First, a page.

CU ALL-TIME: The Buffaloes have won 21 national championships in skiing: 11 men’s (1959-60-72-73-74-75-76-77-78-79-82), eight coed (1991-95-98-99-2006-11-13-15-24) and one woman’s (1982, AIAW).  The 20 NCAA titles by Colorado remain the second-most, behind the University of Denver’s 24; after DU and CU (43 combined in NCAA competition), Utah has won 15, Vermont 6, Dartmouth 3, Wyoming 2 and New Mexico 1.

INDIVIDUAL CHAMPIONS: The Buffs had four individual champions this year (Magdalena Luczak in the GS and slalom, Magnus Boee in the classical, Filip Wahlqvist in the slalom), as the eight individual champions came from just three different schools: Colorado 4, Dartmouth 2 and Utah 2.  Colorado leads all-time with 105 individual NCAA titles, topping Denver (96), Utah (86), Vermont (71), Dartmouth (44), Wyoming (19), New Mexico (18) and Middlebury (11).  The Buffs have had two or more individual champions 34 times (three or more 16 times), and now have had six occasions when CU skiers topped the podium four times, prior to this year: 1960, John Dendahl (skimeister, Nordic, cross country) and Dave Butts (downhill); in 1963, Buddy Werner (alpine combined, downhill), Bill Marolt (downhill) and Jimmie Heuga (slalom); in 2006, current CU head coach Jana Rehemaa (classical, freestyle), Kit Richmond (freestyle) and Lucie Zikova (downhill); in 2008, Maria Grevsgaard (freestyle, classical) and Lucie Zikova (giant slalom, slalom) and in 2017, Petra Hyncicova (freestyle, classical) and David Ketterer (giant slalom, slalom).  CU has had at least one individual NCAA champion in 33 of the last 42 years (note: the 2020 championship was cancelled due to the COVID-19 pandemic).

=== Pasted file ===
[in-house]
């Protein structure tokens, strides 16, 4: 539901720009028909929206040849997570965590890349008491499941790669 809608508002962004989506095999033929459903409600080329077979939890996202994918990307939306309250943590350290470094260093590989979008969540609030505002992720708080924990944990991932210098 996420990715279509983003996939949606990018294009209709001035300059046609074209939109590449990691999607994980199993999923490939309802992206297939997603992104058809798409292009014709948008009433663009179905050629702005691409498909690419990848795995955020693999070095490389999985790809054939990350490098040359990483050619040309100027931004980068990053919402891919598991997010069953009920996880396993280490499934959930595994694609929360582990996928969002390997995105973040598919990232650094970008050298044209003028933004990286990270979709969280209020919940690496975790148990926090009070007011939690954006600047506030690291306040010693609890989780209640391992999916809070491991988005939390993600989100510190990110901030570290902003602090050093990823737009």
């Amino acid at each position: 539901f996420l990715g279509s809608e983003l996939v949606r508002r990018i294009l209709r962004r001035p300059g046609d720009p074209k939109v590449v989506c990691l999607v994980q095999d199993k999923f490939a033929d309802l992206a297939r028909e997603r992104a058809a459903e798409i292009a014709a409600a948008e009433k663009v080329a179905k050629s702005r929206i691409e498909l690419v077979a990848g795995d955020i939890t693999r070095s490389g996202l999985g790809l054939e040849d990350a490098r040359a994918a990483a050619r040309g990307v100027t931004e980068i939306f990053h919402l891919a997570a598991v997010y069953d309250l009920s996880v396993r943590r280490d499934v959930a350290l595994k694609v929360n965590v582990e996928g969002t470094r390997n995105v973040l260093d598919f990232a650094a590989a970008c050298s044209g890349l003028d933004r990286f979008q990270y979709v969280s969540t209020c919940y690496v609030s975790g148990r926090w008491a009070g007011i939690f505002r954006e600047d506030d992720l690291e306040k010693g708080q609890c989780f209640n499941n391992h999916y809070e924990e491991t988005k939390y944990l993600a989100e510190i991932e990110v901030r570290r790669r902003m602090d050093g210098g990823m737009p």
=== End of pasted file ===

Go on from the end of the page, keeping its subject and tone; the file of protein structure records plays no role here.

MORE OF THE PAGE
•    Luczak, with her 2022 GS win previously, and Boee, with a sweep of the Nordic titles in 2021, become the 12th and 13th CU athletes to win at least three NCAA individual titles (seven skiers, six in cross country and track).

HEAD COACH JANA WEINBERGER: Weinberger wrapped up her second season as head coach/director of skiing for the Buffaloes, having guided CU to a second place finish in 2023 after taking over the program on an interim basis just two months earlier in January; she was named to the position full-time last May.  Her teams have won four events, including this year’s NCAA and RMISA Championships, with two runner-up finishes and three third-place efforts.  Five individuals under her guidance have won NCAA individual crowns, with 19 skiers earning a combined 28 All-America honors (14 first-team).
•    Under her maiden name, Jana Rehemaa, she was a two-time NCAA individual champion skier at CU (2003-06).  She was the assistant Nordic coach for 11 years before being named head Nordic coach in 2019, the same year she was inducted into CU’s Athletic Hall of Fame.
•    Tim Hinderman (1979, men) and Richard Rokos (’91, coed) won NCAA titles in their first years as head coaches, with Weinberger now doing so in her second.  She joins Hinderman as head coaches who also won NCAA titles as a CU student-athlete, and is the first female head coach to win an NCAA title at Colorado as well as in the sport of skiing.